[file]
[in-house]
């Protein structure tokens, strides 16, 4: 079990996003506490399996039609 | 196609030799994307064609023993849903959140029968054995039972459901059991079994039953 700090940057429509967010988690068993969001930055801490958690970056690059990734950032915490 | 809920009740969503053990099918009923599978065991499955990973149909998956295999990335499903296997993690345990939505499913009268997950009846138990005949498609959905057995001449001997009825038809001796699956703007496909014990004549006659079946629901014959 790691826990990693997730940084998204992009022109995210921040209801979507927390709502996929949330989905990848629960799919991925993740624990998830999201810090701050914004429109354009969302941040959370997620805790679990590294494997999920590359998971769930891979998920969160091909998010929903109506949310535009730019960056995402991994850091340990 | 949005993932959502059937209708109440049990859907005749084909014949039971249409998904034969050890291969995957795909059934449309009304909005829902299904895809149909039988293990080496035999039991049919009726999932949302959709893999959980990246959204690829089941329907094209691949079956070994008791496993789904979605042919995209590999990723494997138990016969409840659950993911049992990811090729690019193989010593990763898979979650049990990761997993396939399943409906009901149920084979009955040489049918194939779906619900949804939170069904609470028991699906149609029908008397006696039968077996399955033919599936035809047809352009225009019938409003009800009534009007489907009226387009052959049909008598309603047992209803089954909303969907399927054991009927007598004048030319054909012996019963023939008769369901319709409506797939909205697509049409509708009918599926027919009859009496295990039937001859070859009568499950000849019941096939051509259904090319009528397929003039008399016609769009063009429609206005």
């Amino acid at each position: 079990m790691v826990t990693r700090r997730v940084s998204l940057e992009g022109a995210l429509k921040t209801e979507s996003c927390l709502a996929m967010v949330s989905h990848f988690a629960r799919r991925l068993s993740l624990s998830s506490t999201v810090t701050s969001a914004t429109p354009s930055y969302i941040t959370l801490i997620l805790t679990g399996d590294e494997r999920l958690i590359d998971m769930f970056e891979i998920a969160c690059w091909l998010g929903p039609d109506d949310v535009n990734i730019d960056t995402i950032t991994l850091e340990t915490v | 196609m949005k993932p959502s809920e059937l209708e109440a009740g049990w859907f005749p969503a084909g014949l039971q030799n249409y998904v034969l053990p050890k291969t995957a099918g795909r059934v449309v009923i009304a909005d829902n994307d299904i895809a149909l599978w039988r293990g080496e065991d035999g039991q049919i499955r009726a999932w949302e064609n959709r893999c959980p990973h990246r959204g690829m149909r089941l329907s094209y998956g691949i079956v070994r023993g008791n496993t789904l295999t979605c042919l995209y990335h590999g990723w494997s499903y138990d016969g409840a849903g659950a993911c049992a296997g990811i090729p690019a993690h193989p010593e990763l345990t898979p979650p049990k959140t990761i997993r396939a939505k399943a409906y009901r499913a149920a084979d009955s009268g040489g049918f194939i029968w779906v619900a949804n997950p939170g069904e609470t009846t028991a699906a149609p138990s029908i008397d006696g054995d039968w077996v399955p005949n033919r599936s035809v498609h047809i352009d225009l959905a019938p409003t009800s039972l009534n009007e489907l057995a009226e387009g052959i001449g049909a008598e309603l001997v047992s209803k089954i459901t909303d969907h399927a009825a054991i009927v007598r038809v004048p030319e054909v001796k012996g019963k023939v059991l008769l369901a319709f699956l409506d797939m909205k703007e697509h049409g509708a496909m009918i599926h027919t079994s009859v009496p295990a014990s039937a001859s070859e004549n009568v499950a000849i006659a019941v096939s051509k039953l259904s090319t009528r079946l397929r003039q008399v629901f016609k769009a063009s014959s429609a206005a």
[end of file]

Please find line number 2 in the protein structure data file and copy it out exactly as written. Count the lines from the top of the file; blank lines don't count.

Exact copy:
């Protein structure tokens, strides 16, 4: 079990996003506490399996039609 | 196609030799994307064609023993849903959140029968054995039972459901059991079994039953 700090940057429509967010988690068993969001930055801490958690970056690059990734950032915490 | 809920009740969503053990099918009923599978065991499955990973149909998956295999990335499903296997993690345990939505499913009268997950009846138990005949498609959905057995001449001997009825038809001796699956703007496909014990004549006659079946629901014959 790691826990990693997730940084998204992009022109995210921040209801979507927390709502996929949330989905990848629960799919991925993740624990998830999201810090701050914004429109354009969302941040959370997620805790679990590294494997999920590359998971769930891979998920969160091909998010929903109506949310535009730019960056995402991994850091340990 | 949005993932959502059937209708109440049990859907005749084909014949039971249409998904034969050890291969995957795909059934449309009304909005829902299904895809149909039988293990080496035999039991049919009726999932949302959709893999959980990246959204690829089941329907094209691949079956070994008791496993789904979605042919995209590999990723494997138990016969409840659950993911049992990811090729690019193989010593990763898979979650049990990761997993396939399943409906009901149920084979009955040489049918194939779906619900949804939170069904609470028991699906149609029908008397006696039968077996399955033919599936035809047809352009225009019938409003009800009534009007489907009226387009052959049909008598309603047992209803089954909303969907399927054991009927007598004048030319054909012996019963023939008769369901319709409506797939909205697509049409509708009918599926027919009859009496295990039937001859070859009568499950000849019941096939051509259904090319009528397929003039008399016609769009063009429609206005």